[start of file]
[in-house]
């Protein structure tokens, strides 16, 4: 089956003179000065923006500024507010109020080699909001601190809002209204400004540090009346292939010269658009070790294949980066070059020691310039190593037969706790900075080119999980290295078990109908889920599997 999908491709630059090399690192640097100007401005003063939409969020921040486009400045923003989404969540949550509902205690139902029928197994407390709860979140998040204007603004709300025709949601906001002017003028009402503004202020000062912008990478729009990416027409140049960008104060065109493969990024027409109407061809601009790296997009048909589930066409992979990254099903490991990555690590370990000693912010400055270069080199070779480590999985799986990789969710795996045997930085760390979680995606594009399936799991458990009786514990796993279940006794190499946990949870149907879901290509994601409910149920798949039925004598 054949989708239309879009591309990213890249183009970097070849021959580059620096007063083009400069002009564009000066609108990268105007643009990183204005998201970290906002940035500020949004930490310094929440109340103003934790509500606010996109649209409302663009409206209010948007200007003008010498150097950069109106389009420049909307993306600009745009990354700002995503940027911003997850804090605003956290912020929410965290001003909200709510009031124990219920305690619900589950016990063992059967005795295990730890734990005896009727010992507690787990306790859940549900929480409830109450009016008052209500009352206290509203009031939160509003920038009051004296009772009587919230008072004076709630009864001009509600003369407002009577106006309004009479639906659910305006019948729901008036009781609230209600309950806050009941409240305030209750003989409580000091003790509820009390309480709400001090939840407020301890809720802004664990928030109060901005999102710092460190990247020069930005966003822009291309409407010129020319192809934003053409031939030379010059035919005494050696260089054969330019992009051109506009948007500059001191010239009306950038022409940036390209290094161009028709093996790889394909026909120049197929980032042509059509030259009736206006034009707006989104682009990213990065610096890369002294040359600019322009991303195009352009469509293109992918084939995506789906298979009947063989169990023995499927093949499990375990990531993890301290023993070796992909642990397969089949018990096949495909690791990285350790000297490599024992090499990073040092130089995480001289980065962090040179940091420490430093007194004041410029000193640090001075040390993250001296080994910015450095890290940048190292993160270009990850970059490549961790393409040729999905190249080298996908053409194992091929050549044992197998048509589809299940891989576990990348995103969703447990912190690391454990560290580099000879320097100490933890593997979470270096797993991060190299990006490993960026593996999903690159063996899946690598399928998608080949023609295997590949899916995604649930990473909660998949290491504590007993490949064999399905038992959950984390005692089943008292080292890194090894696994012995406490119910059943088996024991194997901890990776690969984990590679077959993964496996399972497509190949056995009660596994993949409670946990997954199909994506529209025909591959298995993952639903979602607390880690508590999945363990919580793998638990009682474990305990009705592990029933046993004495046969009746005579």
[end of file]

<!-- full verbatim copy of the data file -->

[in-house]
């Protein structure tokens, strides 16, 4: 089956003179000065923006500024507010109020080699909001601190809002209204400004540090009346292939010269658009070790294949980066070059020691310039190593037969706790900075080119999980290295078990109908889920599997 999908491709630059090399690192640097100007401005003063939409969020921040486009400045923003989404969540949550509902205690139902029928197994407390709860979140998040204007603004709300025709949601906001002017003028009402503004202020000062912008990478729009990416027409140049960008104060065109493969990024027409109407061809601009790296997009048909589930066409992979990254099903490991990555690590370990000693912010400055270069080199070779480590999985799986990789969710795996045997930085760390979680995606594009399936799991458990009786514990796993279940006794190499946990949870149907879901290509994601409910149920798949039925004598 054949989708239309879009591309990213890249183009970097070849021959580059620096007063083009400069002009564009000066609108990268105007643009990183204005998201970290906002940035500020949004930490310094929440109340103003934790509500606010996109649209409302663009409206209010948007200007003008010498150097950069109106389009420049909307993306600009745009990354700002995503940027911003997850804090605003956290912020929410965290001003909200709510009031124990219920305690619900589950016990063992059967005795295990730890734990005896009727010992507690787990306790859940549900929480409830109450009016008052209500009352206290509203009031939160509003920038009051004296009772009587919230008072004076709630009864001009509600003369407002009577106006309004009479639906659910305006019948729901008036009781609230209600309950806050009941409240305030209750003989409580000091003790509820009390309480709400001090939840407020301890809720802004664990928030109060901005999102710092460190990247020069930005966003822009291309409407010129020319192809934003053409031939030379010059035919005494050696260089054969330019992009051109506009948007500059001191010239009306950038022409940036390209290094161009028709093996790889394909026909120049197929980032042509059509030259009736206006034009707006989104682009990213990065610096890369002294040359600019322009991303195009352009469509293109992918084939995506789906298979009947063989169990023995499927093949499990375990990531993890301290023993070796992909642990397969089949018990096949495909690791990285350790000297490599024992090499990073040092130089995480001289980065962090040179940091420490430093007194004041410029000193640090001075040390993250001296080994910015450095890290940048190292993160270009990850970059490549961790393409040729999905190249080298996908053409194992091929050549044992197998048509589809299940891989576990990348995103969703447990912190690391454990560290580099000879320097100490933890593997979470270096797993991060190299990006490993960026593996999903690159063996899946690598399928998608080949023609295997590949899916995604649930990473909660998949290491504590007993490949064999399905038992959950984390005692089943008292080292890194090894696994012995406490119910059943088996024991194997901890990776690969984990590679077959993964496996399972497509190949056995009660596994993949409670946990997954199909994506529209025909591959298995993952639903979602607390880690508590999945363990919580793998638990009682474990305990009705592990029933046993004495046969009746005579």